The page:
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News >  Business

Rally builds after $2 trillion wipeout; yields up

June 21, 2022 Updated Tue., June 21, 2022 at 3:29 p.m.

The New York Stock Exchange logo is shown on the trading floor on March 16, 2022. (Spokesman-Review wire archive )
The New York Stock Exchange logo is shown on the trading floor on March 16, 2022. (Spokesman-Review wire archive )
By Taylor Telford and Yiwen Lu Washington Post

U.S. markets staged a relief rally Tuesday as investors tried to look past the rising recession fears that sparked fierce volatility last week, but persistent inflation and a recent jump in interest rates have made it hard to take a breath.

The stock market, which was closed Monday in observance of Juneteenth, is coming off its worst week since March 2020.

The S&P 500 sank into a bear market, defined as a 20% drop from a recent high, and gave up 5.8% over the five-day span as investors digested the Federal Reserve’s decision to raise its benchmark interest rate by three-quarters of a percentage point, as well as mounting evidence that consumers are cutting back and growth is slowing amid the highest inflation in 40 years.

But investors bounced back to start the trading week. The Dow Jones industrial average advanced 641 points, or 2.2% at the closing bell.

And both the S&P 500 and the tech-heavy Nasdaq climbed about 2.5% to end the spirited trading session.

Despite the winning day, however, the major economic factors that have pummeled Wall Street this year remain a daunting obstacle for the next comeback.

“The early market gains are more about the oversold conditions created over the last couple of weeks rather than investor optimism related to an improving economy,” said Wayne Wicker, chief investment officer at MissionSquare Retirement.

“Longer-term investors will be looking to second-quarter earnings announcements next month to determine the impact that inflation may be having on margins.”

The earning calls will be the first test of corporate performance after the Fed rate hike.

Despite Tuesday’s rally, sentiment is unlikely to change long term as the Fed attempts to control rising inflation.

If earnings slow down in the macroeconomics environment, investors will likely become more cautious about their allocations, Wicker said.

Investors are trying to adjust to the tightening environment, which has largely wiped out the gains that stocks made after the sharp downturn at the pandemic’s onset.

Later this week, Fed Chair Jerome Powell will testify before Congress regarding the recent interest rate hike - the central bank’s biggest since 1994 – and his views of the economy.

“We now see recession risk as higher and more front-loaded,” Goldman Sachs chief economist Jan Hatzius cautioned in commentary Tuesday, adding that the bank is “increasingly concerned” that the Federal Reserve will “feel compelled to respond forcefully to high headline inflation and consumer inflation expectations if energy prices rise further.”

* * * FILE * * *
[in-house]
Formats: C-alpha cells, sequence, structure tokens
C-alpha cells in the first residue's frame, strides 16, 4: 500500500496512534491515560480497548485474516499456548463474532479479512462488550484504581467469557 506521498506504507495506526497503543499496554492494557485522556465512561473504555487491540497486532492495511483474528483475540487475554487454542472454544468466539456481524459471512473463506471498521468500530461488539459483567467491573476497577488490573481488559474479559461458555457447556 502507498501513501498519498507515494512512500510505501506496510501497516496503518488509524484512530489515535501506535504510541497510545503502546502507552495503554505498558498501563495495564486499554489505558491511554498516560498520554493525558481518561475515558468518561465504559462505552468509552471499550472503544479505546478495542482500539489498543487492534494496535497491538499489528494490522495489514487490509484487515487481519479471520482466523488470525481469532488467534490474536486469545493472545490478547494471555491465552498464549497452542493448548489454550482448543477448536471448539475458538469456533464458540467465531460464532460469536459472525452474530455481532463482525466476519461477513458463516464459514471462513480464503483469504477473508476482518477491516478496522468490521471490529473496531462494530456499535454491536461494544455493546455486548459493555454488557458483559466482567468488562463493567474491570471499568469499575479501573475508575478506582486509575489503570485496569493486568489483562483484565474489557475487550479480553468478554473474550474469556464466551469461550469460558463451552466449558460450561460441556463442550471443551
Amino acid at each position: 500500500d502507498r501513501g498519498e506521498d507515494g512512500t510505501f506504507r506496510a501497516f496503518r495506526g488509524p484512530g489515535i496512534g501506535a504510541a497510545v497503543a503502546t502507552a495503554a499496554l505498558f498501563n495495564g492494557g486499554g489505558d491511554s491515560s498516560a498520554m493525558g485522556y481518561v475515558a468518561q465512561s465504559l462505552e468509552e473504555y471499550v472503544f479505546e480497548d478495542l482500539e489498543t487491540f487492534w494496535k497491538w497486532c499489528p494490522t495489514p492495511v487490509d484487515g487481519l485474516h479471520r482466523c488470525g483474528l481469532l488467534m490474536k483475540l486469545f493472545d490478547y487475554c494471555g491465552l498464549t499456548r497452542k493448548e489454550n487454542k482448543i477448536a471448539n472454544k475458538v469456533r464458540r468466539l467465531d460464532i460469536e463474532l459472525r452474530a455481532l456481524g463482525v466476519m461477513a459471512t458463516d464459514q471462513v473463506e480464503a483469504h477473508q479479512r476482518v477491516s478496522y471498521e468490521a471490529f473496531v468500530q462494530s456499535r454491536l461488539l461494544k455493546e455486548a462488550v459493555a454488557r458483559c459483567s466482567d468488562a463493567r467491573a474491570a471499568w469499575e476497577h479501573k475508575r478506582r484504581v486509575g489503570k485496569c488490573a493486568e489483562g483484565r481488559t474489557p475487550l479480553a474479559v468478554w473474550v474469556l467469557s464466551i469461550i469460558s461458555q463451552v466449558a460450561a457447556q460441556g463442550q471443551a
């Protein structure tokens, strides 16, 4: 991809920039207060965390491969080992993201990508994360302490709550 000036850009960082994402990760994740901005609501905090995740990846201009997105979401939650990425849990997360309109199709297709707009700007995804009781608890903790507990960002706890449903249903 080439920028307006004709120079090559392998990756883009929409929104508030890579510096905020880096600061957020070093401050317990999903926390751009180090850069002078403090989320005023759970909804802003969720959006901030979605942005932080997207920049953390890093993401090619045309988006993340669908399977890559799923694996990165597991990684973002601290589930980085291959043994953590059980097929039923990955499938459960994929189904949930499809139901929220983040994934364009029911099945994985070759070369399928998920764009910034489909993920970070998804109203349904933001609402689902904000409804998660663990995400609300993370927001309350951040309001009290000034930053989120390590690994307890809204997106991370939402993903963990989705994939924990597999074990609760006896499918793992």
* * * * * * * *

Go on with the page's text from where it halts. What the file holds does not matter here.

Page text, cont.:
Gas prices have inched down from record highs in recent days, and the national average for a gallon of gas now stands at $4.96, according to data tracked by AAA.

But in some parts of the country, the average remains above $6 per gallon.

President Joe Biden is preparing for a trip to Saudi Arabia next month, where he is expected to ask the oil-rich nation for help in bringing down pressure in energy markets. Brent crude, the international oil benchmark, was trading above $115 per barrel Tuesday.

West Texas Intermediate crude, the U.S. oil benchmark, was trading around $111 per barrel.

Inflation is heaping pressure upon companies and households across all rungs of the economy, leaving businesses with excess inventory and forcing consumers - whose spending powers 70% of the U.S. economy - to cut back.

Layoffs at tech companies have spiked to levels not seen since the early days of the pandemic, and cracks have been forming in the housing market: Existing-home sales slumped 3.4% in May amid soaring mortgage rates and home prices, according to fresh data from the National Association of Realtors. That’s down 8.6% compared with May 2021.

The sales slide is expected to continue in the coming months as the borrowing environment gets tougher. In fact, inventories rose year-over-year for the first time since 2019.

“The housing market is cooling after running red hot in 2020 and 2021,” Bill Adams, chief economist for Comerica Bank, said in commentary Tuesday. “Fundamental demand for housing is higher than pre-pandemic because of the rise of remote work and changes in lifestyles, but tighter monetary policy is a big head wind to the housing market.”

Overseas markets also climbed Tuesday. Japan’s Nikkei 225 and Hong Kong’s Hang Seng both closed 1.8% higher after losses last week.

In Europe, markets closed higher across the board, with the benchmark Stoxx 600 index edging up 0.4%.

After recent selloffs in U.S. government bonds, the 10-year U.S. Treasury yield saw some recovery Tuesday, edging up 0.066 to 3.305%. Bond yields move inversely to prices.

Kellogg’s shares climbed nearly 2% after the 116-year-old packaged foods giant announced it would split into three companies: one for cereal, one for snacks and one for plant-based foods.

Bitcoin crept back above $21,000 Tuesday after dropping below the $18,000 threshold over the weekend, the first time it had fallen below $20,000 since 2020.

It has suffered a precipitous slide in recent months as inflation and other rising threats to growth pushed investors away from riskier investments.

The most popular cryptocurrency has shed more than 70% of its value since its November high of $68,990.

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